When we configured the TTL value to be too small, sometimes our client applications would miss the most up to date messages. In a real-time streaming application, one of the primary goals of your client application is to display the most up to date information. When there are many updates to the same data element, it is acceptable to throw away the stale updates and only display the latest updates. This is known as the conflation technique. Unfortunately for us, when we configured the TTL feature, we were doing the opposite. We were keeping the oldest updates and letting the most recent updates expire. Since the message queue is a first-in-first-out queue, the oldest updates will need to get consumed before the newest updates. Once the update message gets pushed onto the queue, it must be consumed. In the case of a slow consumer, that consumer might still be consuming an old update while the latest updates expire.
Overall, this experience taught us that we needed to establish a lower bound network speed limit and declare that we will not support any client that does not meet the required network bandwidth. Also, we had to tune our TTL value such that it is large enough not to cause the latest update messages to be lost. The TTL value also determines the maximum size of your queue. The larger the value the more messages in your message queue for slower consumers.
With the TTL feature enabled, we could no longer guarantee that our client application gets the latest update. Therefore, we implemented another feature to periodically republish a snapshot of the latest updates for each data element in hopes that the client application would eventually get the latest updates.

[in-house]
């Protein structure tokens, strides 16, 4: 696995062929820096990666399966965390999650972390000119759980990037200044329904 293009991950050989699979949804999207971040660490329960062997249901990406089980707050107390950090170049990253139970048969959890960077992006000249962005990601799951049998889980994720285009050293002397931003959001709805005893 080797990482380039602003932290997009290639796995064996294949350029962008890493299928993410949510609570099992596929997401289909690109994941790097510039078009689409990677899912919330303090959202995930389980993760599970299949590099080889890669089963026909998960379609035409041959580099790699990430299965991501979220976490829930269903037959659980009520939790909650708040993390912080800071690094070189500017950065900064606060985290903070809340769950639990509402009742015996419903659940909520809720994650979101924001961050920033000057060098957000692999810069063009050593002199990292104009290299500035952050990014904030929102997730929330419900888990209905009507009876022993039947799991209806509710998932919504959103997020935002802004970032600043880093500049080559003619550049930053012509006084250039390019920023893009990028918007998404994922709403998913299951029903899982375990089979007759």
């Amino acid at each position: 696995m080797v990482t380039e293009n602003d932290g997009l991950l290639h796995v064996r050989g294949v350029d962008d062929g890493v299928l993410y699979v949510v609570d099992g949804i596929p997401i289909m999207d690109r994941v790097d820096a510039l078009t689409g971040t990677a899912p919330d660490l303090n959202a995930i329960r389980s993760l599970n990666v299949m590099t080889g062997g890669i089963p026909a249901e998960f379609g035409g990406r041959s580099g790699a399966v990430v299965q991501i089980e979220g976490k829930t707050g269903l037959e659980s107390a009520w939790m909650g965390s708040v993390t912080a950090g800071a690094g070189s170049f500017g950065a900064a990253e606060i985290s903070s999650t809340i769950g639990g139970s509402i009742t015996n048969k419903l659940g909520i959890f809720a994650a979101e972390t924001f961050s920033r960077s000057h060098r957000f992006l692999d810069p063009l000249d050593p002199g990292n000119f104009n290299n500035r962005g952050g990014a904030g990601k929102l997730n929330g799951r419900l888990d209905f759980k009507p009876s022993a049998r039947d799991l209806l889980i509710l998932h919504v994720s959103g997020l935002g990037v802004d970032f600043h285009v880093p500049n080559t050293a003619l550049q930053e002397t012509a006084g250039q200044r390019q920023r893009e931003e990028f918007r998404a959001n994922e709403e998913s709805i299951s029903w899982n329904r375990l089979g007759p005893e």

If I had to do it over again, I would elect to use a bi-directional connection, such as TCP sockets, in order to implement a sliding message window to guarantee the client gets the latest updates with the option of dropping outdated updates. If you would like me to write more about this, please write a comment below.
Rethink using RabbitMQ for time sensitive messages
Since RabbitMQ is good at sending and broadcasting messages, you might be tempted to use it for streaming real-time data. I would advise not to use RabbitMQ for that purpose due to the fact that it is not designed for real-time applications. Real-time data applications are based on time-sensitive updates and RabbitMQ does not guarantee this.I hope after reading this article, you have gained some insights into why you should not use RabbitMQ for real-time messaging.